From making ketupat and experiencing fasting, to learning why Muslims break their fast by eating dates, this year’s Hari Raya was an enriching learning journey and an enjoyable celebration for the youth at our centres.

At JYC @ Children’s Society (JYC), Roundbox @ Children’s Society (RBX), and The Fort @ Children’s Society (The FORT), both Muslim and non-Muslim members could celebrate together, thanks to the relaxation of COVID-19 restrictions.

Party time: Members enjoying the Hari Raya celebrations at The FORT 

At JYC, our youth members came dressed for the occasion, and non-Muslim members, like 17-year-old Haritha, got a chance to ask both her Muslim friends and our staff members burning questions about fasting and what happens during Iftar, the evening meal when Muslims break their fast. There were also games, and prizes for the best-dressed. 

Over at The FORT, the Hari Raya-inspired games included charades and puzzles, a date-eating competition, and even a Songket (textile) race. There were also lessons in making ketupat.

Zachary, a 16-year-old member of The FORT, says: “I learnt more about Malay culture through the games. It was also fun to have everyone around to play games with, and to win prizes.” 

A learning experience: Staff and youth members at JYC share Hari Raya stories 

Iftar sessions had also been held with the youth at RBX, JYC and The FORT, with The FORT’s staff fasting for the day to lend their support. Members were treated to a movie and then, at 7.09pm, the radio was tuned to Warna 94.2FM, a Malay language station, which plays the Maghrib Azan, or the final call to prayer that indicates when Muslims can break their fast.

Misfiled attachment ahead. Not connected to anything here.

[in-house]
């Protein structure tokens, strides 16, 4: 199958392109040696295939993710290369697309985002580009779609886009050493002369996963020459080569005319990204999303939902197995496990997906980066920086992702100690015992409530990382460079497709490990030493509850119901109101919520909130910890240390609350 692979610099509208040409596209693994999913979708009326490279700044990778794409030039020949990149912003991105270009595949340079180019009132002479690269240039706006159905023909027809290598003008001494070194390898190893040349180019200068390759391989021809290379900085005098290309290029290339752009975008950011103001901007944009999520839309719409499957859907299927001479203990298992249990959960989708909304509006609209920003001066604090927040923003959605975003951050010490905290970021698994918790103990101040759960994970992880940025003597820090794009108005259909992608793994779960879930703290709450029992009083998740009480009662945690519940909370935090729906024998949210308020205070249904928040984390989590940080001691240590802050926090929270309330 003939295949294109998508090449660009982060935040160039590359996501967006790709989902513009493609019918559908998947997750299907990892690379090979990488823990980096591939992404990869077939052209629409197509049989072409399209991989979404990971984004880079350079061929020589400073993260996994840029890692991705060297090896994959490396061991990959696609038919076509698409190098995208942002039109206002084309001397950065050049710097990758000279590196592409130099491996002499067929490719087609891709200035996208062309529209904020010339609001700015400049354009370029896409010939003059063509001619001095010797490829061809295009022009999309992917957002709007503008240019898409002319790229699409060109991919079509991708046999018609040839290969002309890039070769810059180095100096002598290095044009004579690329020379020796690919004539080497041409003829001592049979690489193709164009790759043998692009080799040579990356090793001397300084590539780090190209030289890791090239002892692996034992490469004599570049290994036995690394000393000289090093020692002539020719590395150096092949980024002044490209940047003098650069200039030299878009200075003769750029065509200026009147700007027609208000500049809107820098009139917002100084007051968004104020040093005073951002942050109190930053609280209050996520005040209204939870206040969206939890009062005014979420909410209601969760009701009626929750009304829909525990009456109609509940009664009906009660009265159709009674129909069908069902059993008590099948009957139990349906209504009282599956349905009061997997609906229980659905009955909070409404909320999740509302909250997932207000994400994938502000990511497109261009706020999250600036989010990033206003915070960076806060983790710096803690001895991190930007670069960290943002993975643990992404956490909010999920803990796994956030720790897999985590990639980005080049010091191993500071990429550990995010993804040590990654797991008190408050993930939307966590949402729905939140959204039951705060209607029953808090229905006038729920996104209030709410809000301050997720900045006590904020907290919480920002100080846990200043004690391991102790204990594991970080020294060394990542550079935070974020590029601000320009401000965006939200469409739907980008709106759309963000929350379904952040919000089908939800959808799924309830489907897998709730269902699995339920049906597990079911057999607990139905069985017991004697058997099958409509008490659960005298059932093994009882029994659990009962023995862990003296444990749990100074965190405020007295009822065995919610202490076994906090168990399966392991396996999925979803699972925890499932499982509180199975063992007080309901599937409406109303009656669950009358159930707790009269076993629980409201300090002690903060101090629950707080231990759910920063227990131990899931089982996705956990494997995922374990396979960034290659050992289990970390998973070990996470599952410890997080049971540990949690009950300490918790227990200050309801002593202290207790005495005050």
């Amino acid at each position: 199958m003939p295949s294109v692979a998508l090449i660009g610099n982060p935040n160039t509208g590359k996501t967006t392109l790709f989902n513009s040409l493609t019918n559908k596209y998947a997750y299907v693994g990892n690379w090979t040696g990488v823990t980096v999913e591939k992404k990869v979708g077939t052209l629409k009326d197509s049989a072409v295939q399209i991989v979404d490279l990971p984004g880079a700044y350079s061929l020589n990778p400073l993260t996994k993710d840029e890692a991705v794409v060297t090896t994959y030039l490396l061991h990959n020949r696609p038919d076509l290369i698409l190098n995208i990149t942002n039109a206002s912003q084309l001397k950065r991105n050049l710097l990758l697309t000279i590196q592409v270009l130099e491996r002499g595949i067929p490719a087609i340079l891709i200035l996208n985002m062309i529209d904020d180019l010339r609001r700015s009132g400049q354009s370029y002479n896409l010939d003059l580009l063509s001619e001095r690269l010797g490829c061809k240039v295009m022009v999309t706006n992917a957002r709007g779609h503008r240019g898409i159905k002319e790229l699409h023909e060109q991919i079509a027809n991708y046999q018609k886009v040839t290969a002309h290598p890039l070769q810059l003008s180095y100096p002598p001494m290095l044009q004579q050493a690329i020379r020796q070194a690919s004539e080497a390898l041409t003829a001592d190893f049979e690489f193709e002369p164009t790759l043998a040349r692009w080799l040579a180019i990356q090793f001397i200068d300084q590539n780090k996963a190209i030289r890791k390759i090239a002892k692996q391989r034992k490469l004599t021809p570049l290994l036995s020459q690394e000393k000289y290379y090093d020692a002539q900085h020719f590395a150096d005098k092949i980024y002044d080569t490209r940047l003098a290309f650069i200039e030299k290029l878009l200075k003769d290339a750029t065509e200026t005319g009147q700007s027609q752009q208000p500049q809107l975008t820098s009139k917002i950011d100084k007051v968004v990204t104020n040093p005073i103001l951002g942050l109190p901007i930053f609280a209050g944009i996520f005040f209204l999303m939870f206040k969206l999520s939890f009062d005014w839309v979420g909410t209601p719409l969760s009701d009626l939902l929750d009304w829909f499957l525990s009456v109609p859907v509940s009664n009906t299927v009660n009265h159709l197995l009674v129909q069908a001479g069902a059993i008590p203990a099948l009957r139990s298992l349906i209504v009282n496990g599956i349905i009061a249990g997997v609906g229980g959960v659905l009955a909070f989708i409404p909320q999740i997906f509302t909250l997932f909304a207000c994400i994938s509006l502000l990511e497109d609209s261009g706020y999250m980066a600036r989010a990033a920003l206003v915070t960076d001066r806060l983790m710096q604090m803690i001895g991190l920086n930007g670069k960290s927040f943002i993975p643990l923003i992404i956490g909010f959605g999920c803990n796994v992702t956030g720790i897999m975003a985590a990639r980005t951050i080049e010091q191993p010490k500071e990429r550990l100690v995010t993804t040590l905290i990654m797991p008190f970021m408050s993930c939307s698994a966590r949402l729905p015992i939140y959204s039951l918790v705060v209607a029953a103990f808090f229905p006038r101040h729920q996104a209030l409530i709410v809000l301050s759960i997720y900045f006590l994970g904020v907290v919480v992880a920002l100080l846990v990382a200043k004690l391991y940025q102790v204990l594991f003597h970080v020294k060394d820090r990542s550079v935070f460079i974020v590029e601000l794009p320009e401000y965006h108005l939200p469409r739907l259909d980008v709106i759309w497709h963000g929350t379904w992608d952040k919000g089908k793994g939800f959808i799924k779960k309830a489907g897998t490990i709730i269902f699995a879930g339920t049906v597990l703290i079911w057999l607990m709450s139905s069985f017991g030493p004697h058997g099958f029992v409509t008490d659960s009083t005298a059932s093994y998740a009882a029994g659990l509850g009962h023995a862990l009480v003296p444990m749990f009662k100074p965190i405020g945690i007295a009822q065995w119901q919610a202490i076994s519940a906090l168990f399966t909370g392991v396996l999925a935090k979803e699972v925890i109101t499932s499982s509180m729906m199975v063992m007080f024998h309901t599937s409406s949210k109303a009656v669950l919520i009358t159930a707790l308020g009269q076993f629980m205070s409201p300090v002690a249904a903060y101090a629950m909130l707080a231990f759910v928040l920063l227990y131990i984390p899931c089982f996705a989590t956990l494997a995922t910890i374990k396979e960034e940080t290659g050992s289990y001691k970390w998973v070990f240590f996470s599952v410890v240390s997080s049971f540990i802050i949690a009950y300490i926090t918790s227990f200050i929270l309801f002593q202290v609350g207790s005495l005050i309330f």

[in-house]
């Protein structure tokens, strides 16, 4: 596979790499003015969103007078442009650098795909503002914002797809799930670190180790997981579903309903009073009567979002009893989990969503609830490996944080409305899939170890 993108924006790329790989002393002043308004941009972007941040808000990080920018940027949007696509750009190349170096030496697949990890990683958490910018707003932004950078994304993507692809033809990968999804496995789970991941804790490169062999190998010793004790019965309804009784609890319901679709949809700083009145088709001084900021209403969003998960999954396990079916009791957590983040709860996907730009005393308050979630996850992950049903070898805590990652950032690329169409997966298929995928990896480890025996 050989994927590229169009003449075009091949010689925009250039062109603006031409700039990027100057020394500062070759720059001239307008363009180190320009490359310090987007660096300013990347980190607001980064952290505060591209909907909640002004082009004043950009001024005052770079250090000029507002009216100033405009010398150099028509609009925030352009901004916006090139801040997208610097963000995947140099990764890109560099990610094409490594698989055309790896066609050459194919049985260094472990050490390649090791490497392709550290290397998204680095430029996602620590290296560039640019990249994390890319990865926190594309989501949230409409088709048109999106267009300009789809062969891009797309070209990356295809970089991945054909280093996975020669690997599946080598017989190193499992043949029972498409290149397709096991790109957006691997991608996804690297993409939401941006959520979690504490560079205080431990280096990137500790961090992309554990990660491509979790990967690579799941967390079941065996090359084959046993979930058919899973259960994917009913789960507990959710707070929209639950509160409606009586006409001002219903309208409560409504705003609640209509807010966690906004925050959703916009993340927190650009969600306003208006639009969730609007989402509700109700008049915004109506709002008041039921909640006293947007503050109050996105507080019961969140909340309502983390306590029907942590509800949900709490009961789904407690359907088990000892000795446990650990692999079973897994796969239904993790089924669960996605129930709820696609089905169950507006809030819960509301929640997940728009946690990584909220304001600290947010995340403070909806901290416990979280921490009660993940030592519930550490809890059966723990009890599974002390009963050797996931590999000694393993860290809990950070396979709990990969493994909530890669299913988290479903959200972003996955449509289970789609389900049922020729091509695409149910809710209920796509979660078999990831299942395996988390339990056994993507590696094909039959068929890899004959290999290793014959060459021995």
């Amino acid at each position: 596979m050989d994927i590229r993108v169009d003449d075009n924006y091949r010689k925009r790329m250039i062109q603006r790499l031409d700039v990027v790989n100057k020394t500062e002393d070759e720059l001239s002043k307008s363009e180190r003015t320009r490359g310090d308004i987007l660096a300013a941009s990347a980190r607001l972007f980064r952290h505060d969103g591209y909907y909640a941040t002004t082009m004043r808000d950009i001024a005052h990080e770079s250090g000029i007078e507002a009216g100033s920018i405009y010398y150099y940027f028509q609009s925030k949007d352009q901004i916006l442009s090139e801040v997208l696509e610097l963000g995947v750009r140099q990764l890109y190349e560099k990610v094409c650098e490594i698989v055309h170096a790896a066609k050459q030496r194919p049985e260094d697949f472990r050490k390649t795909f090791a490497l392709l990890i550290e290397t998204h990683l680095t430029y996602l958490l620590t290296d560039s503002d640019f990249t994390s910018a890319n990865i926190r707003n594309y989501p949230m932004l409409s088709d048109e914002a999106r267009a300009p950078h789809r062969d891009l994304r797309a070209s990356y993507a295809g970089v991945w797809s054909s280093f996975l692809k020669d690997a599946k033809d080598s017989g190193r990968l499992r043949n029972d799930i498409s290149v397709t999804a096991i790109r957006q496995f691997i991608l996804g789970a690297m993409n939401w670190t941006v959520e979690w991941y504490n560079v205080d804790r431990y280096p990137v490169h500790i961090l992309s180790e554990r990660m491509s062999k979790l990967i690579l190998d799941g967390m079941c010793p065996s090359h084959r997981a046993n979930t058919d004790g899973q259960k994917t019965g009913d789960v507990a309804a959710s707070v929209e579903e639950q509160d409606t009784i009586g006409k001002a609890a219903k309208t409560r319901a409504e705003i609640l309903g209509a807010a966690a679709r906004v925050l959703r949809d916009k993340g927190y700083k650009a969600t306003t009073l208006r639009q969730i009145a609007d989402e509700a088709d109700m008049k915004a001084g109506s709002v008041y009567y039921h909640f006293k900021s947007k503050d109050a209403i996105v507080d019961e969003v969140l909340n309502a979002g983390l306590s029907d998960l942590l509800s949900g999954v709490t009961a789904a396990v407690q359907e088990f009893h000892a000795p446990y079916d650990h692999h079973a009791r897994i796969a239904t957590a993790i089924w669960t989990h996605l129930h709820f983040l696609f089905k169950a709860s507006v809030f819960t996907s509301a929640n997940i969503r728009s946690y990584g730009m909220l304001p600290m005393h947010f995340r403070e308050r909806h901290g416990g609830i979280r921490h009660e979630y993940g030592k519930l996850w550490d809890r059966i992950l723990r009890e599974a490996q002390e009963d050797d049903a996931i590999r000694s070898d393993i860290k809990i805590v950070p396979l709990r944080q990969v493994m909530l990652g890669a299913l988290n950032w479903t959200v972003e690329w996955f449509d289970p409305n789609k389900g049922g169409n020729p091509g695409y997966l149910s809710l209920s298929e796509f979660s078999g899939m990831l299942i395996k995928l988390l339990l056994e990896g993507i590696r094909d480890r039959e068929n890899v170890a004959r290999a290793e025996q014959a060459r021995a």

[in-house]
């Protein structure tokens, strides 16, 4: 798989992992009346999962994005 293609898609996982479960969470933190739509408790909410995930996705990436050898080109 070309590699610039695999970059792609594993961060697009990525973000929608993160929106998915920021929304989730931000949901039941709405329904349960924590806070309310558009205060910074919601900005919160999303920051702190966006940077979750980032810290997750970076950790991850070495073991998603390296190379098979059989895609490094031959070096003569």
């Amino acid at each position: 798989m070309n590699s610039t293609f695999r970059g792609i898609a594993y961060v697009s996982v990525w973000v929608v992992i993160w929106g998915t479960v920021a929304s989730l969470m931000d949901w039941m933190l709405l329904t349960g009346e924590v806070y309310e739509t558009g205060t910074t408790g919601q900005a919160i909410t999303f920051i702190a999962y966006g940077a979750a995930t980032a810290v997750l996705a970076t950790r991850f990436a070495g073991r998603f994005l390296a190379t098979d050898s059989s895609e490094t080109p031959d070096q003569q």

One RBX member, Zheng Qing, 16, found it especially meaningful that he was able to physically participate in the Iftar session with his friends: “We weren’t able to do this for the past 2 years due to COVID-19 restrictions. I had fun eating together as a group at Roundbox.” 

A celebration of diversity: The FORT staff and youth members breaking their fast together 

Norirwansah Bin Ramli, Head of Roundbox, was glad that the festive celebrations brought the different youth members together. He said: “In multiracial, multicultural Singapore, celebrating events like Hari Raya together is a reminder of our harmony in diversity. These events expose our youth to different cultures and practices, helping to strengthen our social fabric.” 

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